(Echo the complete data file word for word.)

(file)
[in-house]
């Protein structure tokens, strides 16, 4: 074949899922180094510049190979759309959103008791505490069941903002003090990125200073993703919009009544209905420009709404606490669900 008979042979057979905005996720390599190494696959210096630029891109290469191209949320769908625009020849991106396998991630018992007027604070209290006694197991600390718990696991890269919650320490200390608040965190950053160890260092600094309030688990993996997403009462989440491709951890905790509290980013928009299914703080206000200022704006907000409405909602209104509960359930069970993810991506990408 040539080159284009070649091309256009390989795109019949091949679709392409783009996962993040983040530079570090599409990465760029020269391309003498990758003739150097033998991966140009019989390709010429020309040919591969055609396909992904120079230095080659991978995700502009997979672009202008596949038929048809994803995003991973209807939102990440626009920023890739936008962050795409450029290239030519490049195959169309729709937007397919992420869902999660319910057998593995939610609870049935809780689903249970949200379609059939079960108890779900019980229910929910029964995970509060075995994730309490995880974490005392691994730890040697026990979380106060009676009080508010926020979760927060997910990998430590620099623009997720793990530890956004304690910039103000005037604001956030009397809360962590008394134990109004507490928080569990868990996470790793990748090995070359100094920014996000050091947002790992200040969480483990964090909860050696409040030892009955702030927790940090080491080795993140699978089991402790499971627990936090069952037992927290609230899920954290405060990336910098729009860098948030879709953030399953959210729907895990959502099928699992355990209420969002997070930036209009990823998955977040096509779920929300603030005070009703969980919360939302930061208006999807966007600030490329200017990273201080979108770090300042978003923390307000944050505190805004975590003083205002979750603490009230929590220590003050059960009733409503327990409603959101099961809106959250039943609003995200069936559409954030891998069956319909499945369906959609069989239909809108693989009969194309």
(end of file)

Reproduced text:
[in-house]
């Protein structure tokens, strides 16, 4: 074949899922180094510049190979759309959103008791505490069941903002003090990125200073993703919009009544209905420009709404606490669900 008979042979057979905005996720390599190494696959210096630029891109290469191209949320769908625009020849991106396998991630018992007027604070209290006694197991600390718990696991890269919650320490200390608040965190950053160890260092600094309030688990993996997403009462989440491709951890905790509290980013928009299914703080206000200022704006907000409405909602209104509960359930069970993810991506990408 040539080159284009070649091309256009390989795109019949091949679709392409783009996962993040983040530079570090599409990465760029020269391309003498990758003739150097033998991966140009019989390709010429020309040919591969055609396909992904120079230095080659991978995700502009997979672009202008596949038929048809994803995003991973209807939102990440626009920023890739936008962050795409450029290239030519490049195959169309729709937007397919992420869902999660319910057998593995939610609870049935809780689903249970949200379609059939079960108890779900019980229910929910029964995970509060075995994730309490995880974490005392691994730890040697026990979380106060009676009080508010926020979760927060997910990998430590620099623009997720793990530890956004304690910039103000005037604001956030009397809360962590008394134990109004507490928080569990868990996470790793990748090995070359100094920014996000050091947002790992200040969480483990964090909860050696409040030892009955702030927790940090080491080795993140699978089991402790499971627990936090069952037992927290609230899920954290405060990336910098729009860098948030879709953030399953959210729907895990959502099928699992355990209420969002997070930036209009990823998955977040096509779920929300603030005070009703969980919360939302930061208006999807966007600030490329200017990273201080979108770090300042978003923390307000944050505190805004975590003083205002979750603490009230929590220590003050059960009733409503327990409603959101099961809106959250039943609003995200069936559409954030891998069956319909499945369906959609069989239909809108693989009969194309």